I skimmed a few articles that treated information literacy like a set of discrete abilities rather than a holistic approach to using information that includes a variety of complex abilities. One such article was “A Transition Checklist for High School Seniors,” by Patricia Owen, that proposed using a survey for high school students to self-assess their “information literacy” by responding “yes” or “no” to a list of questions such as “I understand the difference between an OPAC and an online database” (22). This is problematic because the questions are overly simplistic and binary, not to mention poorly worded, and I have doubts about the accuracy of responses since students may be overconfident or may answer “no” because they do not understand the jargon used in the question rather than because they actually do not know about or how to do what they are being asked. This article and others like it prompted me to search for the terms “information fluency” and “transliteracy.” I conducted my searches using ERIC database, and returned no results for the term transliteracy when paired with “school librar*” or “media center” or “media specialist.” The same search with the “information fluency” instead of “transliteracy” returned one article from 2007 entitled “Assessing Information Fluency: Gathering Evidence of Student Learning,” by Barbara Stripling. Ironically, she starts the article by stating that the term information fluency is replacing information literacy “because students must not only know the skills, but also apply the skills fluently in any personal or academic learning situation” (25). Of course, information literacy continues to reign as the buzzword, at least in the journals that ERIC contains. Nevertheless, Stripling has articulated the need for a term that expresses not only the abilities encompassed by information literacy but also the fluent, skillful, and habitual use of these abilities. In theory, a student can possess the procedural knowledge and ability to perform in an information literate way without actually being an information literate person in his or her day-to-day actions. Additionally, literacy exists at many different levels: I may be literate in the Spanish language, meaning that I am capable of phonetically reading Spanish and understanding some of what I read, but that is a very low level of literacy. I certainly do not consider myself fluent. One may be information literate if this is defined as knowing what an OPAC is, what Boolean searching is, and how to format an MLA citation, but this is far from being information fluent or achieving high-level information literacy.
Stripling defines information fluency as a “process of inquiry and learning” and a “recursive cycle of thought” (25-26), which is not something that can be taught in a one-off lesson in the library. Conversely, it needs to be supported by the school curriculum and culture as argued by Aiani. Stripling proposes that the information literacy curriculum be developed using diagnostic, formative, and summative assessments in order to continually adjust the curriculum to meet students’ needs. Diagnostic might be through pre-lesson activities that can help the teacher/teacher-librarian determine what skills and knowledge the students lack; formative will help the teacher keep tabs on what students are doing during the research process in order to redirect them and make adjustments in teaching so that misconceptions are corrected; and summative assessment is grading for use of information fluency in content-area assignments. Incorporating assessment at these different levels can help school librarians design an information literacy curriculum that addresses and focuses on the areas of information literacy that students are most lacking, adjust teaching and lessons so that students develop necessary information literacy skills and become fluent in using them, and collaborate with teachers so that content area assignments include information literacy in their rubrics and students learn that they will consistently be held to high levels of information literacy in their work. This way, information literate behavior will not only be learned, but also become habitual and a part of students normal thinking and learning process. This fits in well with Aiani’s call for school-wide engagement in information literacy and it insists upon the importance of information fluency, not just a set of discrete research and library skills or abilities.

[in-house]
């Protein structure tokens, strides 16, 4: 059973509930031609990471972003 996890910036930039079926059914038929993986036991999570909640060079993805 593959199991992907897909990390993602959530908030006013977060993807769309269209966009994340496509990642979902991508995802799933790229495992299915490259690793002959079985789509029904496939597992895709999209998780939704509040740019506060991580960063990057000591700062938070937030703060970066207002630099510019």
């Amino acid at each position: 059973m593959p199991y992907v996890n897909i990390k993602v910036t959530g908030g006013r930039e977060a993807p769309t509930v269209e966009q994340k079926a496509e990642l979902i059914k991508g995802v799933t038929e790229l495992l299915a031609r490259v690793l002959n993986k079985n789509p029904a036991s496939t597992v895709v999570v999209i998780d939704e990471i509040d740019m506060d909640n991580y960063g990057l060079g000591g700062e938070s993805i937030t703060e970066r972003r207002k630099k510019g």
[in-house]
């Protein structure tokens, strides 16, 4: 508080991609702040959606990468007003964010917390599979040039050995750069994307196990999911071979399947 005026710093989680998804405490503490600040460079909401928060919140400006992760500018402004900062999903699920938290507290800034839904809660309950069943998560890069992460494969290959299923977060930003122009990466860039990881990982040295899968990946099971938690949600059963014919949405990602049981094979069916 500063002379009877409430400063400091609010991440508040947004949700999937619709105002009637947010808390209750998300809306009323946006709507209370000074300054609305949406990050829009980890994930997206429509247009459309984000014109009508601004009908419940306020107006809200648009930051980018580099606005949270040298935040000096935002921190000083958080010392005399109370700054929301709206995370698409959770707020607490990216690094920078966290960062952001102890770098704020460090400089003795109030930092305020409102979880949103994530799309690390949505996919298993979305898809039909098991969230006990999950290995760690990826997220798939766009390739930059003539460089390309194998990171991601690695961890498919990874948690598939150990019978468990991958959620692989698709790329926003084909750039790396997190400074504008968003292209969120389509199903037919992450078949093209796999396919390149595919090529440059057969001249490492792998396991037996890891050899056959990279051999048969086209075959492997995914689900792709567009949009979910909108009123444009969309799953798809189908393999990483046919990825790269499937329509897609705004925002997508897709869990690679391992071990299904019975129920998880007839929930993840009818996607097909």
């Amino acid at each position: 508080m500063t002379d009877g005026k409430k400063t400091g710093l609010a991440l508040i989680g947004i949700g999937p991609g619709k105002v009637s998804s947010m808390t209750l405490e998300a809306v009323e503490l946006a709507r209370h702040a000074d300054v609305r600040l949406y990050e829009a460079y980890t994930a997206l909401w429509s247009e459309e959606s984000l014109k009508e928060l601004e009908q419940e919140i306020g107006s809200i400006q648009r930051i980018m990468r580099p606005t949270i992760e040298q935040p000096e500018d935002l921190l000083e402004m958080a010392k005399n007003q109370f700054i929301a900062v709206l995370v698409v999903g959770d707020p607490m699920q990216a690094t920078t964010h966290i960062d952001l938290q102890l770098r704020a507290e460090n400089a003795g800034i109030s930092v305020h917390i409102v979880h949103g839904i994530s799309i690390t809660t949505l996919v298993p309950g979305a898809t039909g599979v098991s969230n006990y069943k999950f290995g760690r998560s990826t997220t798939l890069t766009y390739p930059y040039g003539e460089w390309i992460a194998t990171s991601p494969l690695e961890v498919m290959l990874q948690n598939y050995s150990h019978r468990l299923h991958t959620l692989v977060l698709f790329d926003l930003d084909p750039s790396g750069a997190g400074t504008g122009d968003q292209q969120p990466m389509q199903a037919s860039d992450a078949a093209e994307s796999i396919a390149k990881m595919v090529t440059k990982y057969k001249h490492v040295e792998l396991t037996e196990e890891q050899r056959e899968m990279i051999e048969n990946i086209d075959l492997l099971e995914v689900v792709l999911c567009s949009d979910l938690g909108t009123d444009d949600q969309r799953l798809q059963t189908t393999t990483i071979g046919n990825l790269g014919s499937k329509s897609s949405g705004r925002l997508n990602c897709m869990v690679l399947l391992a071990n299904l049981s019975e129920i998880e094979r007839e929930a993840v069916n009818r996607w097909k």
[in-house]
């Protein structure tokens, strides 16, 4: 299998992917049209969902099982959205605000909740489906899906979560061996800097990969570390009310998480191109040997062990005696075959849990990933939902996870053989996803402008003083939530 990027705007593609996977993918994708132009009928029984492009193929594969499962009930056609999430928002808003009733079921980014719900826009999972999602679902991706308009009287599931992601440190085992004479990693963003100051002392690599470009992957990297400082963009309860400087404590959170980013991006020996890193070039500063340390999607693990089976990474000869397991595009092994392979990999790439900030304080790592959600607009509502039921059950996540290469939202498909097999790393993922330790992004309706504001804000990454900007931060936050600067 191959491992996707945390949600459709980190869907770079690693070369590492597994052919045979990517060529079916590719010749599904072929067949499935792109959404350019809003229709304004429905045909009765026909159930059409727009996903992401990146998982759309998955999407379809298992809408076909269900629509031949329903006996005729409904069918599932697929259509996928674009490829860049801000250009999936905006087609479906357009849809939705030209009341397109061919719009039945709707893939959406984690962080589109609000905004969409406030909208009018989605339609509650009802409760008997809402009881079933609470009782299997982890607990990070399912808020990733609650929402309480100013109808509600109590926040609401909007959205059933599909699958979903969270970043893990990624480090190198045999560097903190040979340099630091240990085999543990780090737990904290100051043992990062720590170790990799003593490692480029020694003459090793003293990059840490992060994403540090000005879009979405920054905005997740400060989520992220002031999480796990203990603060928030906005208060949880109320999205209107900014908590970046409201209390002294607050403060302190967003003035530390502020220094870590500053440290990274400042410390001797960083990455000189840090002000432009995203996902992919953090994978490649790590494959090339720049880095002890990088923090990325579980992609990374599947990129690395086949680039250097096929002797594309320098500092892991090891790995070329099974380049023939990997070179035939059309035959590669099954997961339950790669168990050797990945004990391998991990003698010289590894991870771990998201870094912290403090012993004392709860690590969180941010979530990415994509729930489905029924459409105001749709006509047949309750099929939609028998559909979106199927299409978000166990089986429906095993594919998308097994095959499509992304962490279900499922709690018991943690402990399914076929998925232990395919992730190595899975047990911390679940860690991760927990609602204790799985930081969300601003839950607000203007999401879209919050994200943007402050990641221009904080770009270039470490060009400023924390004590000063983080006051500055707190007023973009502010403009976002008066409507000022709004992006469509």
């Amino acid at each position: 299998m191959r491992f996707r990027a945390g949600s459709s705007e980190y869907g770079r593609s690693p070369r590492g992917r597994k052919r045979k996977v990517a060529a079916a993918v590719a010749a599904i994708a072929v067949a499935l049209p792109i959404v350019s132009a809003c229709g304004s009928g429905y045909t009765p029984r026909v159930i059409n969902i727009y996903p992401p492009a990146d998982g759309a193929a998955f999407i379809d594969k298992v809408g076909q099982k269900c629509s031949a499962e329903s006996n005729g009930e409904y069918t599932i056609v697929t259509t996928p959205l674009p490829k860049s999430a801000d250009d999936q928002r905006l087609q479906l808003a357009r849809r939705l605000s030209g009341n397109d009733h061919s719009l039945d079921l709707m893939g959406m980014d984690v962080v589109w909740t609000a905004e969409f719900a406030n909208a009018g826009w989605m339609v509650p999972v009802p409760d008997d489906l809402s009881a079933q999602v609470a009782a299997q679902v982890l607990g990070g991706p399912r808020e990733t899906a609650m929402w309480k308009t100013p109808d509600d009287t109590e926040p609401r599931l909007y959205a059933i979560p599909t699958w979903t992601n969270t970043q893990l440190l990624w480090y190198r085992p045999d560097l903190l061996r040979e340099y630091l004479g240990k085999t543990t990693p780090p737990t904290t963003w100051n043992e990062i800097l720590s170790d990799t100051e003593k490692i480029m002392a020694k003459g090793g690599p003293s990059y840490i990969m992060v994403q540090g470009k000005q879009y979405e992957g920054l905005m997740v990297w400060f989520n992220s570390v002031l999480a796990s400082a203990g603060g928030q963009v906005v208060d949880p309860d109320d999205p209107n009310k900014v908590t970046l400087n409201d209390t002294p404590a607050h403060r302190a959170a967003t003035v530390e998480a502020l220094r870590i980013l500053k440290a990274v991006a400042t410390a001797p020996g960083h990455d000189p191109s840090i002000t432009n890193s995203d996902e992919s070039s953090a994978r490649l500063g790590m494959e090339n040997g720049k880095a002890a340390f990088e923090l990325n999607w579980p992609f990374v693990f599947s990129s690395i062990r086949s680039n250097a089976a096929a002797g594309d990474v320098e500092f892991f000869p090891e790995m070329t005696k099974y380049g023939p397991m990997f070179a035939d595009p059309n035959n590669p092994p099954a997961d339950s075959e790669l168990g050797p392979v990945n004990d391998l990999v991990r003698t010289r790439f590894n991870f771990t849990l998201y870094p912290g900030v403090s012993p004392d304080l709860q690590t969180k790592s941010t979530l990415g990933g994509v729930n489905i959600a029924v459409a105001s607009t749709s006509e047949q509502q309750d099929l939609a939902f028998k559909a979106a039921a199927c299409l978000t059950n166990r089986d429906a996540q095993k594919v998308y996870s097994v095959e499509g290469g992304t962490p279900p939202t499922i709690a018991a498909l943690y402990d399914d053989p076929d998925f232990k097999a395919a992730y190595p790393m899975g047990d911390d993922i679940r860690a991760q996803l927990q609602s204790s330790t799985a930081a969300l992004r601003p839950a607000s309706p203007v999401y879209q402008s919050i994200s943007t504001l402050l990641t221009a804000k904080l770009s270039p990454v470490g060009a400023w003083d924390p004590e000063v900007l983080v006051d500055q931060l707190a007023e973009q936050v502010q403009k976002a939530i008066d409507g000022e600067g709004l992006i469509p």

Aiani, Candace. “Measuring School Community Engagement in the Implementation of an Information Literacy Curriculum.” School Library Monthly XXVI, no. 7 (2010): 49-52. (29 January 2011).
Loertscher, David D., and Elizabeth Marcoux. “Common Core Standards: Opportunities for Teacher Librarians to Move to the Center of Teaching and Learning.” Teacher Librarian 38, no. 2 (2010): 8-14. (29 January 2011).
Owen, Patricia. “A Transition Checklist for High School Seniors.” School Library Monthly XXVI, no. 8 (2010): 20-23. (29 January 2011).
Stripling, Barbara. “Assessing Information Fluency: Gathering Evidence of Student Learning.” School Library Media Activities Monthly 23, no. 8 (2007): 25-29. (29 January 2011).
Reflection on previous class:
I have been forgetting to include my reflection on class in these blog posts, so I’m adding them in now. On 1/24 we discussed the readings about distance learning and online tutorials, and I was interested to learn how many of my fellow students chose U-M specifically because it was not an online program. The lack of online courses at U-M was one of the reasons I considered choosing Wayne State, as I have had fairly positive experiences taking college courses online. While I learn a lot more from discussions and interaction with other students, certain topics can be well served by online classes, especially if the in-person class is primarily lecture and/or individual work. Online classes let me go at my own pace, pursue interesting topics more deeply, and can provide a different—but still potentially beneficial—medium for collaboration and communication with others. Not all topics are suited to the types of online learning environments that are currently available, but I don’t think online learning is inherently worse than face-to-face. When it comes to more specific and discrete learning objectives, short online tutorials can be far preferable to attending a class held at a specific location on a specific date and at a specific time. We operate on such full schedules with so many demands on our time that it is far more convenient to learn how to knit in garter stitch, rotate an object in Word, or remove red eye from a photograph using Photoshop Elements than it is to drive to a class that may or may not fit in your schedule or even cover the specific topic one has questions about.
I thought the in-class screencast/Google Reader activity was really effective and well planned. I appreciated that we focused on Google Reader tutorials, as I hadn’t yet set up Google Reader and learned the basic steps from watching these tutorials (and yes, I’m ashamed to admit that). I was able to evaluate the tutorials on whether or not they answered the questions I had, rather than trying to imagine or remember what I needed to know as a novice. Evaluating a handful of screencasts with a partner and then as a class also helped me take note of some things I liked and didn’t like in different screencasts, so that I could include/avoid these things in my screencast. During class I wasn’t sure what I would screencast on, but seeing some ways that screencasts were used helped me to identify a need that a screencast could fulfill.